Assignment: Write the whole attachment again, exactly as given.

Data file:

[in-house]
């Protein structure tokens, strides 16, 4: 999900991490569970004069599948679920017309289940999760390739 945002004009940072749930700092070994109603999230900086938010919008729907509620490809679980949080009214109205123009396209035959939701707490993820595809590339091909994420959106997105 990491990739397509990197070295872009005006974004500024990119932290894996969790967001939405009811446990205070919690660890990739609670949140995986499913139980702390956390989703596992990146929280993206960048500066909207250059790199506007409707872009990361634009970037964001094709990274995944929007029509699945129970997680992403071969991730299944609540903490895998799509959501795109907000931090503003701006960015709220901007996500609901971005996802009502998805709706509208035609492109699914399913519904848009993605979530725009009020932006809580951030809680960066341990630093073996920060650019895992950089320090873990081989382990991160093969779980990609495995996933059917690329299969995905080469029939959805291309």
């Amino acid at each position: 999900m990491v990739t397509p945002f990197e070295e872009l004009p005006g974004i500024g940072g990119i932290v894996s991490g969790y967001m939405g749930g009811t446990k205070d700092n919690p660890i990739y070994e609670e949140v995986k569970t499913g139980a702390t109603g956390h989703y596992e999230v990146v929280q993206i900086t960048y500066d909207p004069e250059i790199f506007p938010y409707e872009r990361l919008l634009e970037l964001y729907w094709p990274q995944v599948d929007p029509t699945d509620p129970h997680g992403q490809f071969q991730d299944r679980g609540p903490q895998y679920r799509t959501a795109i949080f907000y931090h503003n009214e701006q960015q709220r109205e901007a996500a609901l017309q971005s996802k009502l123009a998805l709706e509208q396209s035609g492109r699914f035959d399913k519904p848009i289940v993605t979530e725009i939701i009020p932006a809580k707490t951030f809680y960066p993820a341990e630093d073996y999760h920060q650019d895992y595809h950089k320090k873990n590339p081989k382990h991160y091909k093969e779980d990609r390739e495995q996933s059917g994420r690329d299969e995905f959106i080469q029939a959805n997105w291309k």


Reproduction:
[in-house]
């Protein structure tokens, strides 16, 4: 999900991490569970004069599948679920017309289940999760390739 945002004009940072749930700092070994109603999230900086938010919008729907509620490809679980949080009214109205123009396209035959939701707490993820595809590339091909994420959106997105 990491990739397509990197070295872009005006974004500024990119932290894996969790967001939405009811446990205070919690660890990739609670949140995986499913139980702390956390989703596992990146929280993206960048500066909207250059790199506007409707872009990361634009970037964001094709990274995944929007029509699945129970997680992403071969991730299944609540903490895998799509959501795109907000931090503003701006960015709220901007996500609901971005996802009502998805709706509208035609492109699914399913519904848009993605979530725009009020932006809580951030809680960066341990630093073996920060650019895992950089320090873990081989382990991160093969779980990609495995996933059917690329299969995905080469029939959805291309």
């Amino acid at each position: 999900m990491v990739t397509p945002f990197e070295e872009l004009p005006g974004i500024g940072g990119i932290v894996s991490g969790y967001m939405g749930g009811t446990k205070d700092n919690p660890i990739y070994e609670e949140v995986k569970t499913g139980a702390t109603g956390h989703y596992e999230v990146v929280q993206i900086t960048y500066d909207p004069e250059i790199f506007p938010y409707e872009r990361l919008l634009e970037l964001y729907w094709p990274q995944v599948d929007p029509t699945d509620p129970h997680g992403q490809f071969q991730d299944r679980g609540p903490q895998y679920r799509t959501a795109i949080f907000y931090h503003n009214e701006q960015q709220r109205e901007a996500a609901l017309q971005s996802k009502l123009a998805l709706e509208q396209s035609g492109r699914f035959d399913k519904p848009i289940v993605t979530e725009i939701i009020p932006a809580k707490t951030f809680y960066p993820a341990e630093d073996y999760h920060q650019d895992y595809h950089k320090k873990n590339p081989k382990h991160y091909k093969e779980d990609r390739e495995q996933s059917g994420r690329d299969e995905f959106i080469q029939a959805n997105w291309k």